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Additive effects of pollinators and herbivores result in both conflicting and reinforcing selection on floral traits
Uppsala University, Disciplinary Domain of Science and Technology, Biology, Department of Ecology and Genetics, Plant Ecology and Evolution.
Uppsala University, Disciplinary Domain of Science and Technology, Biology, Department of Ecology and Genetics, Plant Ecology and Evolution.
2015 (English)In: Ecology, ISSN 0012-9658, E-ISSN 1939-9170, Vol. 96, no 1, 214-221 p.Article in journal (Refereed) Published
Abstract [en]

Mutualists and antagonists are known to respond to similar floral cues, and may thus cause opposing selection on floral traits. However, we lack a quantitative understanding of their independent and interactive effects. In a population of the orchid Gymnadenia conopsea, we manipulated the intensity of pollination and herbivory in a factorial design to examine whether both interactions influence selection on flowering phenology, floral display, and morphology. Supplemental hand-pollination increased female fitness by 31% and one-quarter of all plants were damaged by herbivores. Both interactions contributed to selection. Pollinators mediated selection for later flowering and herbivores for earlier flowering, while both selected for longer spurs. The strength of selection was similar for both agents, and their effects were additive. As a consequence, there was no net selection on phenology, whereas selection on spur length was strong. The experimental results demonstrate that both pollinators and herbivores can markedly influence the strength of selection on flowering phenology and floral morphology, and cause both conflicting and reinforcing selection. They also indicate that the direction of selection on phenology will vary with the relative intensity of the mutualistic and antagonistic interaction, potentially resulting in both temporal and among-population variation in optimal flowering time.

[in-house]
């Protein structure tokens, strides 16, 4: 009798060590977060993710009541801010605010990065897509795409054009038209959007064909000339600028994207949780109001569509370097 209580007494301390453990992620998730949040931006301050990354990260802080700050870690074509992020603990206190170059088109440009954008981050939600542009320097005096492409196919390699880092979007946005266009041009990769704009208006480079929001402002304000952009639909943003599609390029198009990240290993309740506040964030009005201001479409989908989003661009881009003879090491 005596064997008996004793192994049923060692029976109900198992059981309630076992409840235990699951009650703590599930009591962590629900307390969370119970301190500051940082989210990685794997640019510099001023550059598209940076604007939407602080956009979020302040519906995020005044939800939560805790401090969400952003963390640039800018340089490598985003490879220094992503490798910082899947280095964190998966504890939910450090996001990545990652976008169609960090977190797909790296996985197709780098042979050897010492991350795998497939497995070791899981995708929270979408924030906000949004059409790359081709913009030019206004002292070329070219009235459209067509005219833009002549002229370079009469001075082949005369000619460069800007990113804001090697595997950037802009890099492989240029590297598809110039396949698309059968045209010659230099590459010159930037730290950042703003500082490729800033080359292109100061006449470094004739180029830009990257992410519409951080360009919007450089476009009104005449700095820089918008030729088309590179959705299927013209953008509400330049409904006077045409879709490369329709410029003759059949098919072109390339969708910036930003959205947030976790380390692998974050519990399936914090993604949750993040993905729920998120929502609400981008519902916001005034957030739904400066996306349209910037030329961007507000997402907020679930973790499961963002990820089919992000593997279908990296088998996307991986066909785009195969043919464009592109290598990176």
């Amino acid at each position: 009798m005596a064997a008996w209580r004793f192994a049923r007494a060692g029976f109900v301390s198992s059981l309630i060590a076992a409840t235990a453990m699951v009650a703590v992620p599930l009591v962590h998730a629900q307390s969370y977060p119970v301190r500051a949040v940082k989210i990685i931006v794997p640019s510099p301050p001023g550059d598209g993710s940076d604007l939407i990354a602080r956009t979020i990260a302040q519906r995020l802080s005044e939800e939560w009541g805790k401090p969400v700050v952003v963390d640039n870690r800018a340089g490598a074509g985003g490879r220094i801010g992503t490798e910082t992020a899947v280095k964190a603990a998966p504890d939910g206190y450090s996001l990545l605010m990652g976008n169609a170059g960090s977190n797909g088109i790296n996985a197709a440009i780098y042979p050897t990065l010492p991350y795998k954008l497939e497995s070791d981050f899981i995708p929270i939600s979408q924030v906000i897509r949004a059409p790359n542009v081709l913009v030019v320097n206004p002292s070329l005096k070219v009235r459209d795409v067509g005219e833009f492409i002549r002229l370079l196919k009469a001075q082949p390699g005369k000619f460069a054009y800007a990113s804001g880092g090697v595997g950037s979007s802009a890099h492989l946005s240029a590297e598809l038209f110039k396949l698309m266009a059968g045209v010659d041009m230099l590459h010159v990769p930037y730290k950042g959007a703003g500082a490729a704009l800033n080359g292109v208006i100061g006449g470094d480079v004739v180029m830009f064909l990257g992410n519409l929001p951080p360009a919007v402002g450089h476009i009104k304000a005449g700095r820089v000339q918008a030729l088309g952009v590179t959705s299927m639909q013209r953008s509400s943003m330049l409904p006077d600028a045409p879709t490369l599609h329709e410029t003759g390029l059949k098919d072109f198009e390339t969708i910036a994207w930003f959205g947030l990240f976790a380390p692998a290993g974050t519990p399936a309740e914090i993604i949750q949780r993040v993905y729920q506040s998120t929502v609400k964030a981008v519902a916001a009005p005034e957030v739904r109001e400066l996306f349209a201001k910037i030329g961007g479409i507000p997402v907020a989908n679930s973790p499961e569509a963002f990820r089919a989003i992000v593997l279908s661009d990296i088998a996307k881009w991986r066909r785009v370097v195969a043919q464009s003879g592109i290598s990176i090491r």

Place, publisher, year, edition, pages
2015. Vol. 96, no 1, 214-221 p.
Keyword [en]
factorial experiment, floral herbivory, Gymnadenia conopsea, herbivore-mediated selection, interaction intensity, natural selection, phenology, plant-animal interactions, pollen limitation, pollinator-mediated selection, rewarding orchid, selection gradients
National Category
Ecology
Identifiers
URN: urn:nbn:se:uu:diva-247182DOI: 10.1890/14-0119.1.smISI: 000349198900024OAI: oai:DiVA.org:uu-247182DiVA: diva2:795123
Available from: 2015-03-13 Created: 2015-03-13 Last updated: 2017-12-04Bibliographically approved

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Sletvold, NinaÅgren, Jon

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